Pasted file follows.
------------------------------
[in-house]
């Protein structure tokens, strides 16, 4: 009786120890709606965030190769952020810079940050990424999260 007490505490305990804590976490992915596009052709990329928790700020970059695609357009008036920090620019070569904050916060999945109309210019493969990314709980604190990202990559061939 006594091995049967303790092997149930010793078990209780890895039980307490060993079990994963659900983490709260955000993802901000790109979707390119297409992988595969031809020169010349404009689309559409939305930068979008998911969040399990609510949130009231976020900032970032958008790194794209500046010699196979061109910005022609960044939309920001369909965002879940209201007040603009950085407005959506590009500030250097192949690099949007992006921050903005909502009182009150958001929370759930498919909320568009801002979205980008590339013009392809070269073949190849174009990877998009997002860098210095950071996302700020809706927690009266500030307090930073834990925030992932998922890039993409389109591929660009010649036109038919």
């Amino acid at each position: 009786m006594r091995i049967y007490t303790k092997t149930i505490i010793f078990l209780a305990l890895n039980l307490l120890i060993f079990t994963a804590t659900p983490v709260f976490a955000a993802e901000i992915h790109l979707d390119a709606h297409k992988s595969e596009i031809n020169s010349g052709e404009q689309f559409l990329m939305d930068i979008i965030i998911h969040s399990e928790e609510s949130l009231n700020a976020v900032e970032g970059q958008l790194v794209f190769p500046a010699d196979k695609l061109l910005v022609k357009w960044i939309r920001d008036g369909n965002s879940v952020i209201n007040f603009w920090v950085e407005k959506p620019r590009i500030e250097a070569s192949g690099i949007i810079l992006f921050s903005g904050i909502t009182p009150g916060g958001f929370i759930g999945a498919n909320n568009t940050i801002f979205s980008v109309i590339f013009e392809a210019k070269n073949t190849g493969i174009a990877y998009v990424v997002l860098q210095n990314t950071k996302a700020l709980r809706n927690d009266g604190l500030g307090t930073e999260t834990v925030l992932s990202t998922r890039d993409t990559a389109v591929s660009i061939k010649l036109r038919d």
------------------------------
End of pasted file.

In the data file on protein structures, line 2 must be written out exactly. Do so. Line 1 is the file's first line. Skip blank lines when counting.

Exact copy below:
């Protein structure tokens, strides 16, 4: 009786120890709606965030190769952020810079940050990424999260 007490505490305990804590976490992915596009052709990329928790700020970059695609357009008036920090620019070569904050916060999945109309210019493969990314709980604190990202990559061939 006594091995049967303790092997149930010793078990209780890895039980307490060993079990994963659900983490709260955000993802901000790109979707390119297409992988595969031809020169010349404009689309559409939305930068979008998911969040399990609510949130009231976020900032970032958008790194794209500046010699196979061109910005022609960044939309920001369909965002879940209201007040603009950085407005959506590009500030250097192949690099949007992006921050903005909502009182009150958001929370759930498919909320568009801002979205980008590339013009392809070269073949190849174009990877998009997002860098210095950071996302700020809706927690009266500030307090930073834990925030992932998922890039993409389109591929660009010649036109038919």